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General Medical Health Risks From Alcohol
Alcohol consumption has many harmful effects on an individual’s medical health. In particular, regular or long-term drinking can do much damage to one’s psyche and physiology. However, rapid consumption of a large amount of alcohol is equally dangerous as well. Alcohol is the cause of 88,000 deaths yearly in the United States, and it is one of the leading causes of preventable death in the world.
Alcohol is responsible for short and long-term health risks that range from drunk driving, to violent behavior and miscarriages. Understanding the damage excessive alcohol consumption can cause can help reduce drinking and its disastrous consequences.
Short-Term Medical Health Risks From Alcohol
Aside from a loss of one’s motor skills and slurred speech, those who drink too much can expect a variety of emotions and reactions. Short-term health risks are those that can subside over time. These may not be life threatening but can cause disruptions in everyday life and relationships. Short-term health risks can include:
- Cuts and bruises from vandalism of property or damaged cars (drunk driving)
- Exposure to STIs through unprotected sex
- Scratches and cuts from falling down
- Stomach aches/nausea
- Feeling hungover
- Increased alcohol cravings
- Lack of appetite
- Blacking out
These can vary greatly of the amount of alcohol someone has consumed and whether or not other drugs are involved. Factors like drunk driving, vandalism and exposure to STIs would depend on someone’s behavior and environment. Nonetheless, these risky behaviors can cause complex symptoms.
Long-Term Medical Health Risks From Alcohol
Heavy drinking or continued exposure to alcohol effects the body differently; many of the symptoms are highly damaging to the body and mind. Some of the long-term effects can be managed and go away over time; however, some cannot. An example of an irreversible effect of alcohol abuse is brain damage and some birth defects
Continued drinking can create long-term health problems and encourage a tolerance for alcohol. A tolerance is when someone increases requires more alcohol to experience the same effects. Common long-term health risks include but are not limited to:
- Brain damage
- High blood pressure
- Liver disease
- Kidney damage
- Ulcers/inflamed stomach lining
- Mouth/throat cancer
- Birth defects
For mothers who drink and are expecting, she is putting her baby at risk of developing physical and learning abnormalities. Such conditions are called Fetal Alcohol Spectrum Disorder.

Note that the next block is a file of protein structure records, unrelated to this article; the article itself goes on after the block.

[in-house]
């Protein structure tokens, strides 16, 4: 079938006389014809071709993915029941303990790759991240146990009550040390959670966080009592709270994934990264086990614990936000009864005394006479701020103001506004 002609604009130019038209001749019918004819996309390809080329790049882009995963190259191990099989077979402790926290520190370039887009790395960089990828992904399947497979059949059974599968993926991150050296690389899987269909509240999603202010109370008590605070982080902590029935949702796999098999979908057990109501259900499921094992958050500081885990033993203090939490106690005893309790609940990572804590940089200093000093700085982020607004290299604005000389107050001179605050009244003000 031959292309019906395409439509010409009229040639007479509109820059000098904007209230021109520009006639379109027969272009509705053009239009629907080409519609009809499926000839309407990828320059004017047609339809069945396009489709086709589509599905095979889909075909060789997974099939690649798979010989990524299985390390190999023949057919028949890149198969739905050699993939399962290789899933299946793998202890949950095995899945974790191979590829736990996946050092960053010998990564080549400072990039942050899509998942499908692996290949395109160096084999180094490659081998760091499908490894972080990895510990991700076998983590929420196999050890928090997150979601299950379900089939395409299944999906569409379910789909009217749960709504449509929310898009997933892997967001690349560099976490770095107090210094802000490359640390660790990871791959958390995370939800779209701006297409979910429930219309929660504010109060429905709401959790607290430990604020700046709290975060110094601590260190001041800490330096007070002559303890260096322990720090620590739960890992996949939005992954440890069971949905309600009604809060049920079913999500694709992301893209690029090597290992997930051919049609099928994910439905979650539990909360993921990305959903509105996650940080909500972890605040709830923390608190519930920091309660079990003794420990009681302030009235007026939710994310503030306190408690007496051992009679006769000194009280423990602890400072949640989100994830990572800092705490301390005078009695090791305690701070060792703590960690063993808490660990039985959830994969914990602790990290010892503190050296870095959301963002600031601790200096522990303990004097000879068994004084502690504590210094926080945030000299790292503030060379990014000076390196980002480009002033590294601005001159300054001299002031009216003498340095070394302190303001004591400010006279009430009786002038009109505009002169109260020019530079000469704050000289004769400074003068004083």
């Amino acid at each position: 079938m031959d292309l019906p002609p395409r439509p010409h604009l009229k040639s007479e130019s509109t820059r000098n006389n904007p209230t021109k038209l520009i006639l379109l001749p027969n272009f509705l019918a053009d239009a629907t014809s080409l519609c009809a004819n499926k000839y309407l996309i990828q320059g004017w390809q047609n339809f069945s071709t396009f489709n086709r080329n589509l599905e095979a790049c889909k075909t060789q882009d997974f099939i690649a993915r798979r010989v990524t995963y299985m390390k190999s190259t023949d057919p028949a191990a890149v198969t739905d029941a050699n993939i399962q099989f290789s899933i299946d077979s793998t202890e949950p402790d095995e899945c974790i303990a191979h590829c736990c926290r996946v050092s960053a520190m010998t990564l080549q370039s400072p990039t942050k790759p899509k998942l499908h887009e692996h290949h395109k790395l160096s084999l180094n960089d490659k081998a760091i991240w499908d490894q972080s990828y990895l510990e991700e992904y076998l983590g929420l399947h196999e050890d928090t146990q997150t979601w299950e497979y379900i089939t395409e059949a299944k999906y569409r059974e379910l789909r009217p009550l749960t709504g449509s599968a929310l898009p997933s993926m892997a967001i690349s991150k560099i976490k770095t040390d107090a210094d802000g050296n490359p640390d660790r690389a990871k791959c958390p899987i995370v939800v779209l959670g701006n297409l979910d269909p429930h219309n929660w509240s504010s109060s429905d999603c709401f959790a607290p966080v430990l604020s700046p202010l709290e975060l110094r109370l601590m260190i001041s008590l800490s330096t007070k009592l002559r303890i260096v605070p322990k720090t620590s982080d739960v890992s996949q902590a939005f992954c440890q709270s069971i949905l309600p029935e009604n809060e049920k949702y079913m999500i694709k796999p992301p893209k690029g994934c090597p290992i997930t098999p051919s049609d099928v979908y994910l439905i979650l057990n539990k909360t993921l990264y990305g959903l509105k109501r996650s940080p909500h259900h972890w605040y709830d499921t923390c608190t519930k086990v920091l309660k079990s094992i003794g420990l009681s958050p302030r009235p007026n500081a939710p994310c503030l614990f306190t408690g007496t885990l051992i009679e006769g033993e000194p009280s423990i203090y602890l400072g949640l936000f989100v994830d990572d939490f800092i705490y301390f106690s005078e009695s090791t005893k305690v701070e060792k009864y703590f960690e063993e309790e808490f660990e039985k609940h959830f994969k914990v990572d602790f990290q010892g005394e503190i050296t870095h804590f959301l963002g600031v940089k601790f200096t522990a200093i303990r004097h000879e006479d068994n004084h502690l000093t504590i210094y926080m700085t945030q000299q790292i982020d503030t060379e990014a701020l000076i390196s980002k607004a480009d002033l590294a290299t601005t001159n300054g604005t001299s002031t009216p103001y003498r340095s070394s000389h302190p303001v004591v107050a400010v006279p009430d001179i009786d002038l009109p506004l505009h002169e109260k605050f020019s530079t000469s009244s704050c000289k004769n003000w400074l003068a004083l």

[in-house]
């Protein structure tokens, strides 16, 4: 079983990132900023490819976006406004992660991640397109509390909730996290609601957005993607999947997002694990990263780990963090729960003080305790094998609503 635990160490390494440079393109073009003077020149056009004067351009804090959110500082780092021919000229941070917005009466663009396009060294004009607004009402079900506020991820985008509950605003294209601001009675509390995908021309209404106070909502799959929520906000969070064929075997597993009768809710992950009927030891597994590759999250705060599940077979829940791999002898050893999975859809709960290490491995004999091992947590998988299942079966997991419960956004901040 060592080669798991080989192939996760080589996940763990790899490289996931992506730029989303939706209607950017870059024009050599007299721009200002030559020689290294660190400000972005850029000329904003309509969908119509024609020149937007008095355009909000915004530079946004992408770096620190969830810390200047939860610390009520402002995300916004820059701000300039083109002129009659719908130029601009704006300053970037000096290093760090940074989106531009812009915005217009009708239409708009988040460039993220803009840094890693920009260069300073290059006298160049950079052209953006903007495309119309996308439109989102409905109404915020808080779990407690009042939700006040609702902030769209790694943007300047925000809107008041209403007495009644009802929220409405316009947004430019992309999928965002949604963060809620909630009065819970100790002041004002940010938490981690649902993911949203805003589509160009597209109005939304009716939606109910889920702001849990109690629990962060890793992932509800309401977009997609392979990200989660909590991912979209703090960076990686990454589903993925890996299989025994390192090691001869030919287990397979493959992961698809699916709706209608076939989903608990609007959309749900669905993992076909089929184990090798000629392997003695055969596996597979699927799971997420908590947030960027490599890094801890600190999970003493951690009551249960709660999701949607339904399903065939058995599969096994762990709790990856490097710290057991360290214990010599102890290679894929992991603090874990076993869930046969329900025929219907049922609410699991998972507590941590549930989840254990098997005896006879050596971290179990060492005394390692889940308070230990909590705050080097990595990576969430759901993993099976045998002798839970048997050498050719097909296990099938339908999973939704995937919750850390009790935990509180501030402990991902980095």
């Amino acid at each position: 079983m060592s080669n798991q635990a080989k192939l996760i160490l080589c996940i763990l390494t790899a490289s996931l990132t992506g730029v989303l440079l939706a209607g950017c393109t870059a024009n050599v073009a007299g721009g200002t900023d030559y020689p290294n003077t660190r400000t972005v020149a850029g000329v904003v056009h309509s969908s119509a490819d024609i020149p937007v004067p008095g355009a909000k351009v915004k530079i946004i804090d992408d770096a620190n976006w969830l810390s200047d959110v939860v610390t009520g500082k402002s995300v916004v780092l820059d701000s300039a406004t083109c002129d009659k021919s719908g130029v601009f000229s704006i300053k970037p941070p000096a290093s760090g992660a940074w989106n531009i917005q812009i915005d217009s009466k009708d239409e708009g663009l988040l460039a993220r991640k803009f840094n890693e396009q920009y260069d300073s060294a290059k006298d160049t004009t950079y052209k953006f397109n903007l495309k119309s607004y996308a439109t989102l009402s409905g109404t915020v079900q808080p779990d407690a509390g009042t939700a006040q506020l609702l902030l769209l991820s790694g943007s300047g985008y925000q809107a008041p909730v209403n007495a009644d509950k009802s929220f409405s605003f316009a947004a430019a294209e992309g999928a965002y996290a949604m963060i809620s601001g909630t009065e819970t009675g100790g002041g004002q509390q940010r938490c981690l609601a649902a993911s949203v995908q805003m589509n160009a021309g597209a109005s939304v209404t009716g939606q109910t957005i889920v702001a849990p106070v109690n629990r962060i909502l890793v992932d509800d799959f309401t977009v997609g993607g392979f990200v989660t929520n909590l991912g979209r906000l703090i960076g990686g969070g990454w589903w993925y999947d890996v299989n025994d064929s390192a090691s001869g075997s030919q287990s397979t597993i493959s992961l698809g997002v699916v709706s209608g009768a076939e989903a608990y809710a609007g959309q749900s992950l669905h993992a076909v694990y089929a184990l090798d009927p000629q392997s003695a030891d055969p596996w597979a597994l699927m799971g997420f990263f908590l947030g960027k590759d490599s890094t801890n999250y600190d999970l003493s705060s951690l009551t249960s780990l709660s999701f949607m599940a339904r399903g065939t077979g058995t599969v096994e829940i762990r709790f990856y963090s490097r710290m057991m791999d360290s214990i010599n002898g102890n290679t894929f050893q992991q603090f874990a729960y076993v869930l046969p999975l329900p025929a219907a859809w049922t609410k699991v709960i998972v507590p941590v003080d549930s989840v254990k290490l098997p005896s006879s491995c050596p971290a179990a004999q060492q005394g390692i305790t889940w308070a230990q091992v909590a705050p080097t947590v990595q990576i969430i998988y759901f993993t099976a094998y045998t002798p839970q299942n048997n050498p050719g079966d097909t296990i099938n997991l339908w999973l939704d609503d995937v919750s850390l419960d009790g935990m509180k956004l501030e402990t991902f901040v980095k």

Hepatitis C, Liver Cirrhosis, And Alcoholism
When someone drinks heavily for a long period of time, they can develop liver cirrhosis and Hepatitis C. These conditions can occur together or separately, and both conditions are diseases of the liver. Hepatitis C can also lead to liver cirrhosis.
According to researchers, “chronic alcohol consumption is responsible for more than 50% of liver deaths.” Individuals who struggle with alcohol use disorders are at an increased chance of liver diseases including Hepatitis C. There is little evidence showing how abstaining from alcohol can reverse the effects on the liver; however, the damage alcohol can have on the liver can be irreversible if in the advanced stages.
The Effects of Alcohol Poisoning
One of the most hazardous consequences of drinking too much is alcohol poisoning. This is caused by drinking large quantities of alcohol in a short amount of time. Essentially, alcohol poisoning is an alcohol overdose. In some cases, alcohol poisoning can cause death, especially if medical help is not provided.
Typically, those experiencing alcohol poisoning can expect to experience the following side effects:
- Breathing problems
- Hypothermia (a dip in body temperature)
- Blacking out
- Pale or bluish skin
Binge drinking, heavy drinking, and drinking on an empty stomach care are all risk factors for alcohol poisoning.
Alcohol poisoning can result in brain damage, atypical heartbeats, choking, dehydration, and death. Symptoms of alcohol poisoning cannot and should not be treated alone. Contact a medical professional immediately to reverse and assist the symptoms of alcohol poisoning. If your loved one has fallen victim to alcohol poisoning, contact 911 immediately.
Get Help Today
Although alcohol can cause a number of medical health problems, the good news is that they are all preventable if the individual stops drinking before they develop. If you or a loved one needs or wants help stopping alcohol use, the best method is to get a substance abuse evaluation by an addiction professional. Contact a dedicated treatment specialist today for more information.